Auto Bits: Buying a car? Avoid these wrong turns
Tip of the Week
A few simple steps can help ensure your car buying experience is a great adventure that doesn't turn into a detour to financial disaster. Here are some common wrong turns and how to avoid them:
1. Failing to check your credit before going to the dealership. Unless you're paying cash, you'll be financing your vehicle purchase. You need to know what's on your credit report and how strong your credit score is before you apply for financing. This will give you an idea of what loan terms you might qualify for. Websites like www.creditreport.com can help you understand your credit.
2. Not having financing lined up before you shop. Once you have a handle on your credit, it's important to explore your financing options before you ever set foot on a car lot. Yes, virtually every dealer can help you with financing, but there's no guarantee they will be able to offer you the best terms. You may be able to qualify for a lower interest rate through your bank. Having checked a couple financing options before you shop ensures you know exactly how much you can spend, and gives you more bargaining power at the dealership.
3. Not knowing what the actual price of the car should be. There's the price the dealer puts on the car - the sticker price - and then there's the price you should actually pay. Most automotive experts agree, you should start your negotiations based on the invoice price, which is what the dealer paid for the vehicle, and pay only a few percentage points over that price. Fortunately, online resources like Edmunds.com and KBB.com can help provide an idea of what you can expect to pay for any vehicle you're thinking of purchasing.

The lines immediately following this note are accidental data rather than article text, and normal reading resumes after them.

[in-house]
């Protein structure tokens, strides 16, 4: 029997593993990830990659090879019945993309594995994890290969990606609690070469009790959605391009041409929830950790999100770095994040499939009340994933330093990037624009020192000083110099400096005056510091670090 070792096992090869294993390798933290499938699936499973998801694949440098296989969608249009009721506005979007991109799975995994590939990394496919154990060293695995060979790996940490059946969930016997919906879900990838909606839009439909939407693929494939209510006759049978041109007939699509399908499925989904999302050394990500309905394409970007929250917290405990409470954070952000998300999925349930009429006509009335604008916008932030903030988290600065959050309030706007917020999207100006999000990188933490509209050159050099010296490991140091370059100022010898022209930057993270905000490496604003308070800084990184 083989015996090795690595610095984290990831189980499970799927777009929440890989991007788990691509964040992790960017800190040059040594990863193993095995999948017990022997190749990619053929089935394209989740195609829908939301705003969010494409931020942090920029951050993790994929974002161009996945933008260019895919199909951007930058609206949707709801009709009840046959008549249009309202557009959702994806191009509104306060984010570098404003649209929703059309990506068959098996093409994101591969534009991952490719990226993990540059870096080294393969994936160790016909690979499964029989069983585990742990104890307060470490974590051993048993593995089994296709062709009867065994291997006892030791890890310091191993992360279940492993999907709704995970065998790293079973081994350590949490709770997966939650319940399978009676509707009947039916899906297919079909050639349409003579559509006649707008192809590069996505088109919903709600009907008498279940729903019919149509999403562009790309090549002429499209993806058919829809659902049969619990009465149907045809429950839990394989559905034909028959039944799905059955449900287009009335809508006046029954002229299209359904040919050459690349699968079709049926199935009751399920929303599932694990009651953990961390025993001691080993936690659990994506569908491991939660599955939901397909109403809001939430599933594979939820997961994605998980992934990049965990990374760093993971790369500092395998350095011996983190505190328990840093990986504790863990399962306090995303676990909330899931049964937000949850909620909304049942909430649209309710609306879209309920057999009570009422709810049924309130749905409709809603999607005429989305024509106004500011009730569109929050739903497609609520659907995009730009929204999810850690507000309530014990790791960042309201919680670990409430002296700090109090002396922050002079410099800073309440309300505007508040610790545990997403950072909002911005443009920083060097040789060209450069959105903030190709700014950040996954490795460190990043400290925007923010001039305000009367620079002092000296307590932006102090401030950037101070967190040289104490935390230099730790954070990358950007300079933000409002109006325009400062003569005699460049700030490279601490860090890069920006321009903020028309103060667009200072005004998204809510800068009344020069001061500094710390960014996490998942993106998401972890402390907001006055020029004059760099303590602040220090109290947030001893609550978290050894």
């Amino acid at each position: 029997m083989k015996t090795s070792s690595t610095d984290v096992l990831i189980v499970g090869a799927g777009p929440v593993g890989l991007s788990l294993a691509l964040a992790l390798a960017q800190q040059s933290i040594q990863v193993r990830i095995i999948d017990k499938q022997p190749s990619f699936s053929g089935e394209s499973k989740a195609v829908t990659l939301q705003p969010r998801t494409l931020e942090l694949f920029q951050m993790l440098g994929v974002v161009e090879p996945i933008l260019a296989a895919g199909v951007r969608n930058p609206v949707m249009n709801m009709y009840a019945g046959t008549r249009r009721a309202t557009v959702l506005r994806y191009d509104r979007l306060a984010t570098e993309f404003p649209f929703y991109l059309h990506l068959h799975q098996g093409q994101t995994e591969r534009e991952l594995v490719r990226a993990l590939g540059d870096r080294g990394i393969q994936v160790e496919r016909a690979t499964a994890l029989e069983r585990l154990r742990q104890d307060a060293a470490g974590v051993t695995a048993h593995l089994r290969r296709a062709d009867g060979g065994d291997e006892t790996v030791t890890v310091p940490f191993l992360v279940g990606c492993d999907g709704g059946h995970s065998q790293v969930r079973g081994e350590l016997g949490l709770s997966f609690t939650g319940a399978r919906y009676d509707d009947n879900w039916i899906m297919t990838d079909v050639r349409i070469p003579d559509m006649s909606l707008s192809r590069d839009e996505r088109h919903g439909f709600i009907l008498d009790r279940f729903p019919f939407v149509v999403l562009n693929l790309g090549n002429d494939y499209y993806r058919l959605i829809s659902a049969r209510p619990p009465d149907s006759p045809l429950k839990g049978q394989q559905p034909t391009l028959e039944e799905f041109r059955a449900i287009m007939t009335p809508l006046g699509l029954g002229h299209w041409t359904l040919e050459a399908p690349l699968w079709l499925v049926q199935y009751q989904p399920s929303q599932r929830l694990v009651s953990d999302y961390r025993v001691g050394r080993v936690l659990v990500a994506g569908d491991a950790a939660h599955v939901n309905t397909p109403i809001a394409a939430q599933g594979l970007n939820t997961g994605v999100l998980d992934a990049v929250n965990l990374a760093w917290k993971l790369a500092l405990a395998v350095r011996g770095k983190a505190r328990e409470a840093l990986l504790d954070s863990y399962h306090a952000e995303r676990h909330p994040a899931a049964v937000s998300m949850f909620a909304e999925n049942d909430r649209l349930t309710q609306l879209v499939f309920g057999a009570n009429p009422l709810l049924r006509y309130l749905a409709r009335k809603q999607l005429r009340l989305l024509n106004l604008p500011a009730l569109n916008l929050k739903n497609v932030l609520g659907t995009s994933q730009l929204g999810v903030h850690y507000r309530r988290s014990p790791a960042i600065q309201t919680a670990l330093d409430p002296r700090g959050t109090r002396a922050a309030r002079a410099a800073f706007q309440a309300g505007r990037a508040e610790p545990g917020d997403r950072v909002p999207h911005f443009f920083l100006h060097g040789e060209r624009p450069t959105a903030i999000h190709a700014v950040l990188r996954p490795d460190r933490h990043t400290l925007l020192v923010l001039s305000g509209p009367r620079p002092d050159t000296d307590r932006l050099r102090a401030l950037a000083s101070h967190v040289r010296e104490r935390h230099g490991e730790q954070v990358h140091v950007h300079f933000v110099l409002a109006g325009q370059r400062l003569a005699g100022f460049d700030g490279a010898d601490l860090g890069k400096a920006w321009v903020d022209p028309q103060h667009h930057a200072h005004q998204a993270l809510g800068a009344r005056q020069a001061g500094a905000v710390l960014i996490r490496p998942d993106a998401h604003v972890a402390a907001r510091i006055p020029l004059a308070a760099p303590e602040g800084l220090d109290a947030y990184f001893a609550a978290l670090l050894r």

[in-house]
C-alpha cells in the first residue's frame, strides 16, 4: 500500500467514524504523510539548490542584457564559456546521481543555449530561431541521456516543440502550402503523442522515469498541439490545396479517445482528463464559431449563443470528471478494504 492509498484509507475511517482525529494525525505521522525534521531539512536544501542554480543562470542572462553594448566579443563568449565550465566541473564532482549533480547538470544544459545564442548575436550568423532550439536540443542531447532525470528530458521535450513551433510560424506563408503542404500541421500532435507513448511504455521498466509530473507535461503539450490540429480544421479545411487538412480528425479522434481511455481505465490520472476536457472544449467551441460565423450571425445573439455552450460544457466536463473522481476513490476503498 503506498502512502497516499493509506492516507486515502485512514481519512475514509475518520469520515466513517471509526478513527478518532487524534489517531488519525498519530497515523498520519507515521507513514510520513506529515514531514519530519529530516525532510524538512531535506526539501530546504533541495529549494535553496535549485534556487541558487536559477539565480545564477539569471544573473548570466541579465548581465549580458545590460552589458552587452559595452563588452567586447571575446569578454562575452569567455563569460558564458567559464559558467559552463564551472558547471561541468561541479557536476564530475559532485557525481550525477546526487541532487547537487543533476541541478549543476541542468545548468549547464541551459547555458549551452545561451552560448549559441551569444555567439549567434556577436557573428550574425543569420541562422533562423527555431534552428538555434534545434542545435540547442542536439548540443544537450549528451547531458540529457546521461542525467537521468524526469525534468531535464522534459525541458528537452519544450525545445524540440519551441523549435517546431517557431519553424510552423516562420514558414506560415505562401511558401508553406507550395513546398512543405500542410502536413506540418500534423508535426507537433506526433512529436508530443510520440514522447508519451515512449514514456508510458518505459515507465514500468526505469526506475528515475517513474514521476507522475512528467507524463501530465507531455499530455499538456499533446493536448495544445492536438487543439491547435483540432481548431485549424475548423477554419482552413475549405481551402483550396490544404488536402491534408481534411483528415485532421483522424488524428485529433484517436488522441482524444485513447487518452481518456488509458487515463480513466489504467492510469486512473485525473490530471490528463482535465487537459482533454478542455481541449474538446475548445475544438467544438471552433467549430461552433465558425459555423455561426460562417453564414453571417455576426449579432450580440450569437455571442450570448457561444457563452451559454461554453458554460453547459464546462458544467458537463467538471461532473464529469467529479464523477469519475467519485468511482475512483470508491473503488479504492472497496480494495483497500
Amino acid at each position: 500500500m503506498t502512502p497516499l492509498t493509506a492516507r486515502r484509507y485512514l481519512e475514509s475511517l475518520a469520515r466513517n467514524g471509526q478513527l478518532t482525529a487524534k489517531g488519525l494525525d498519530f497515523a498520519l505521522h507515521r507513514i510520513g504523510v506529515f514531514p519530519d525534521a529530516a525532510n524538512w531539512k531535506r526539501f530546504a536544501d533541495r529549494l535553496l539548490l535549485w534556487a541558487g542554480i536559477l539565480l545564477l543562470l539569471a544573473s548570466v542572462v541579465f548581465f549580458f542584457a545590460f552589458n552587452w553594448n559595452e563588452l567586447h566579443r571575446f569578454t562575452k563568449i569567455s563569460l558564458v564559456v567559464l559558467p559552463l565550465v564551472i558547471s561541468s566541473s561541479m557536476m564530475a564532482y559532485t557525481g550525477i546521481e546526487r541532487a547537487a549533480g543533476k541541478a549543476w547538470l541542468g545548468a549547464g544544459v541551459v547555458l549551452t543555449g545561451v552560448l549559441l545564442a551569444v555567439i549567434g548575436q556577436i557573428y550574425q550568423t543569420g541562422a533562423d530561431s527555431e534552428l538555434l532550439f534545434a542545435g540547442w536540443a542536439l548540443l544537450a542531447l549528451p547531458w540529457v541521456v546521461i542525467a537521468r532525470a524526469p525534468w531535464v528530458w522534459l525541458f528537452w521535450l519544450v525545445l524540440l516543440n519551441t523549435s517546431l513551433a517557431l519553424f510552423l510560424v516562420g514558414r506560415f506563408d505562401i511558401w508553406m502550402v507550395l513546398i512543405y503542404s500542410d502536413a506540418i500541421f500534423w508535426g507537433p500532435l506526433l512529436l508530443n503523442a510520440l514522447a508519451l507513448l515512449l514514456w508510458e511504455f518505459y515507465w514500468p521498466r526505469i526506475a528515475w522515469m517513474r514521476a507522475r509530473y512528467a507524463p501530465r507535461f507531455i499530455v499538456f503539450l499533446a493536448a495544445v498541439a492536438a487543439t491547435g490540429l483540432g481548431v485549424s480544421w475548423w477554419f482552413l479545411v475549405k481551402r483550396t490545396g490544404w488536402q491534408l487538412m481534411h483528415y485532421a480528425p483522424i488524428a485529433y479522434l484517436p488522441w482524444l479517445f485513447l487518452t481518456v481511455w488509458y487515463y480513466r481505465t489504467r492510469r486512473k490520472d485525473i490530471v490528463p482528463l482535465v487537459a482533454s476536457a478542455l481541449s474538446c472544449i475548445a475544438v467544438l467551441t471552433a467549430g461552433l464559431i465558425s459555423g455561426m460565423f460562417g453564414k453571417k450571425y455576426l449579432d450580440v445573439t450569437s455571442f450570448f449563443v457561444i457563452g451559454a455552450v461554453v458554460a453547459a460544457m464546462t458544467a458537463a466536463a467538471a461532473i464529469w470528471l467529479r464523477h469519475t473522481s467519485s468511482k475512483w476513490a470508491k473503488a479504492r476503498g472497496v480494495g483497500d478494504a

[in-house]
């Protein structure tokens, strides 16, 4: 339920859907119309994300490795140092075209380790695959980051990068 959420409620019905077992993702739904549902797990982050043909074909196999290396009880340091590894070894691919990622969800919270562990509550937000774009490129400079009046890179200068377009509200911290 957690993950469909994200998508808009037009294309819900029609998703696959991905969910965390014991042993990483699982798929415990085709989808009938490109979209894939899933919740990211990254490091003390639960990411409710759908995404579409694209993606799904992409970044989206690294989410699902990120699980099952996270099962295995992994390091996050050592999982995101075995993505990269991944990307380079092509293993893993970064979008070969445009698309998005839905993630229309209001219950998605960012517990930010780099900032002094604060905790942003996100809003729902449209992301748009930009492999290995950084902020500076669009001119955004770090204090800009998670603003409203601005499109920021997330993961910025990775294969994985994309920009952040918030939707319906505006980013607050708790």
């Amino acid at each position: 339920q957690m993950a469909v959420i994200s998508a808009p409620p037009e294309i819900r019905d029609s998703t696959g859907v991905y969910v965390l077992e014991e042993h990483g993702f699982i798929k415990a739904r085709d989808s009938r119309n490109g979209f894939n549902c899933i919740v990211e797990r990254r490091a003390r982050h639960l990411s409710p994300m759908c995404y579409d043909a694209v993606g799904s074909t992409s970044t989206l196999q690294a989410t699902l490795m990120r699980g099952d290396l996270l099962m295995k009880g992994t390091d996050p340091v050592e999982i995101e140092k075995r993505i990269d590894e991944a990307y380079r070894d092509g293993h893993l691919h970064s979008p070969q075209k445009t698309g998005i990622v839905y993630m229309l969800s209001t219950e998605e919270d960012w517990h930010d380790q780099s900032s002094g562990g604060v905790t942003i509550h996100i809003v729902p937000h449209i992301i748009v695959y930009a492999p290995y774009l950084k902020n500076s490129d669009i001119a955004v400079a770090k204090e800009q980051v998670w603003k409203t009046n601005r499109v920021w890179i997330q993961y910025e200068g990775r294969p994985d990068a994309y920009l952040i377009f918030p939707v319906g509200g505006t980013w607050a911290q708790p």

4. Looking at the monthly payment rather than the actual price. When you're car shopping, it's easy to take the wrong turn and focus on how the monthly payment fits into your budget. But that doesn't give you an accurate picture of the true price of the car you're financing. You may think you're getting a good deal on the sale price, but if you're paying thousands in interest over the life of the loan, that deal may not be as good as you think. For example, if you finance a $25,000 vehicle with no money down and no trade at 7.5 percent interest over six years, you'll pay nearly $6,200 in interest, according to onlinecalculator.org. That means you haven't bought a $25,000 car, you've bought one that actually costs you more than $31,500.
According to Forbes, here are the most affordable cities in which to buy used cars:
- Miami, Fla.
- Rochester, N.Y.
- Stamford, Conn.
- Akron, Ohio
- Buffalo, N.Y.
- Toledo, Ohio
- New York City
Q: I own a 1997 V-6 Camry. My problem is when the temperature goes below 30 degrees the brake pedal is hard to push down until the engine runs 30-45 minutes.
A: There is no question that water is collecting and freezing up. The most common problem I have found is a leaking power brake booster. A leaking vacuum brake booster will actually suck runoff water in a rainstorm and will freeze in below-freezing temperatures. A leaking brake booster can also be a cause of lean engine fault codes. An easy way to check to verify the booster is leaking is pour water around the booster and listen for any sound change. The second way is start the engine, shut the engine off, press the brake pedal and see if the brake pedal is hard to push the first and second time. A normal brake booster will vacuum and enable the brake pedal to be easy to push one or two times. If the pedal is hard the first push, you need to check both the brake booster and rubber vacuum seal. Price check around for a remanufactured brake booster. There is a big difference between rebuilt and new.
- Junior Damato, Talking Cars columnist
GateHouse News Service